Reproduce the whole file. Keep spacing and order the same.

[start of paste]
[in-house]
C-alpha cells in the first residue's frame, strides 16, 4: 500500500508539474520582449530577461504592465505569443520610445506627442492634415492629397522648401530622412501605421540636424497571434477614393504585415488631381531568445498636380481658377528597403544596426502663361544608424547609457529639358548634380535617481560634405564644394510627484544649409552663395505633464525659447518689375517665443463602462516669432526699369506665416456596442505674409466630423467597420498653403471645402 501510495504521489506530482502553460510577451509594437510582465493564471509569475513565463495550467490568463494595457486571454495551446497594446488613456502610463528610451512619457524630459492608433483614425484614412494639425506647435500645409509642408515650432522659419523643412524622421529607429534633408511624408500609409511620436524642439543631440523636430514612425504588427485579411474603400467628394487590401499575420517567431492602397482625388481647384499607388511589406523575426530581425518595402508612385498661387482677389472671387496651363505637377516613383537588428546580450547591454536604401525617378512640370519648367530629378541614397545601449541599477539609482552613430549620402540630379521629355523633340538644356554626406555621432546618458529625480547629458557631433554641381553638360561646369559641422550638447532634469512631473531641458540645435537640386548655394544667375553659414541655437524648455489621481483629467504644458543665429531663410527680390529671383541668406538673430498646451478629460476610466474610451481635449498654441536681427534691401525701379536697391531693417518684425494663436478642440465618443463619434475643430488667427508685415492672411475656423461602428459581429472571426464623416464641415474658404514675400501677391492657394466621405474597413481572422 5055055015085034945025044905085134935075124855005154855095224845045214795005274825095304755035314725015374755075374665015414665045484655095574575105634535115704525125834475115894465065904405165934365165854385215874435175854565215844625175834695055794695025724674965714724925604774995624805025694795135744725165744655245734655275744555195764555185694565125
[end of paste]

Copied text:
[in-house]
C-alpha cells in the first residue's frame, strides 16, 4: 500500500508539474520582449530577461504592465505569443520610445506627442492634415492629397522648401530622412501605421540636424497571434477614393504585415488631381531568445498636380481658377528597403544596426502663361544608424547609457529639358548634380535617481560634405564644394510627484544649409552663395505633464525659447518689375517665443463602462516669432526699369506665416456596442505674409466630423467597420498653403471645402 501510495504521489506530482502553460510577451509594437510582465493564471509569475513565463495550467490568463494595457486571454495551446497594446488613456502610463528610451512619457524630459492608433483614425484614412494639425506647435500645409509642408515650432522659419523643412524622421529607429534633408511624408500609409511620436524642439543631440523636430514612425504588427485579411474603400467628394487590401499575420517567431492602397482625388481647384499607388511589406523575426530581425518595402508612385498661387482677389472671387496651363505637377516613383537588428546580450547591454536604401525617378512640370519648367530629378541614397545601449541599477539609482552613430549620402540630379521629355523633340538644356554626406555621432546618458529625480547629458557631433554641381553638360561646369559641422550638447532634469512631473531641458540645435537640386548655394544667375553659414541655437524648455489621481483629467504644458543665429531663410527680390529671383541668406538673430498646451478629460476610466474610451481635449498654441536681427534691401525701379536697391531693417518684425494663436478642440465618443463619434475643430488667427508685415492672411475656423461602428459581429472571426464623416464641415474658404514675400501677391492657394466621405474597413481572422 5055055015085034945025044905085134935075124855005154855095224845045214795005274825095304755035314725015374755075374665015414665045484655095574575105634535115704525125834475115894465065904405165934365165854385215874435175854565215844625175834695055794695025724674965714724925604774995624805025694795135744725165744655245734655275744555195764555185694565125